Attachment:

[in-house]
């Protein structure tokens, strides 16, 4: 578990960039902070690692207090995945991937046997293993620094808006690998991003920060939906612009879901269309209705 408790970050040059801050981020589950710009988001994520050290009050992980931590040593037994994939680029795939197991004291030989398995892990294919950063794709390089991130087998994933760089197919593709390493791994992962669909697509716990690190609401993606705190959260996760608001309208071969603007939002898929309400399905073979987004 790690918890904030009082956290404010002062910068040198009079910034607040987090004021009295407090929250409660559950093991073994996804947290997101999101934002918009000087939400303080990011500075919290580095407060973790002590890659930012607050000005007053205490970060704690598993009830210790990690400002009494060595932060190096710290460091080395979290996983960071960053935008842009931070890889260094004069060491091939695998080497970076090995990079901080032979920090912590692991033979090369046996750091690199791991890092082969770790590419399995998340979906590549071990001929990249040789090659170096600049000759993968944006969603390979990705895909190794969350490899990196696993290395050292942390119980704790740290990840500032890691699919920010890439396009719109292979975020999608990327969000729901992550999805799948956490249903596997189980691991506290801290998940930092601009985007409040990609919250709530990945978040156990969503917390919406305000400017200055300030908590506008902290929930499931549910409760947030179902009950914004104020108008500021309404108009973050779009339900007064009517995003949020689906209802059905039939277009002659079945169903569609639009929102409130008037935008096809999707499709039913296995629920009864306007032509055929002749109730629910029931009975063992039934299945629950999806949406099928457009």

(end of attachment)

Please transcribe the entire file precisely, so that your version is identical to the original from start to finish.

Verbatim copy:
[in-house]
């Protein structure tokens, strides 16, 4: 578990960039902070690692207090995945991937046997293993620094808006690998991003920060939906612009879901269309209705 408790970050040059801050981020589950710009988001994520050290009050992980931590040593037994994939680029795939197991004291030989398995892990294919950063794709390089991130087998994933760089197919593709390493791994992962669909697509716990690190609401993606705190959260996760608001309208071969603007939002898929309400399905073979987004 790690918890904030009082956290404010002062910068040198009079910034607040987090004021009295407090929250409660559950093991073994996804947290997101999101934002918009000087939400303080990011500075919290580095407060973790002590890659930012607050000005007053205490970060704690598993009830210790990690400002009494060595932060190096710290460091080395979290996983960071960053935008842009931070890889260094004069060491091939695998080497970076090995990079901080032979920090912590692991033979090369046996750091690199791991890092082969770790590419399995998340979906590549071990001929990249040789090659170096600049000759993968944006969603390979990705895909190794969350490899990196696993290395050292942390119980704790740290990840500032890691699919920010890439396009719109292979975020999608990327969000729901992550999805799948956490249903596997189980691991506290801290998940930092601009985007409040990609919250709530990945978040156990969503917390919406305000400017200055300030908590506008902290929930499931549910409760947030179902009950914004104020108008500021309404108009973050779009339900007064009517995003949020689906209802059905039939277009002659079945169903569609639009929102409130008037935008096809999707499709039913296995629920009864306007032509055929002749109730629910029931009975063992039934299945629950999806949406099928457009």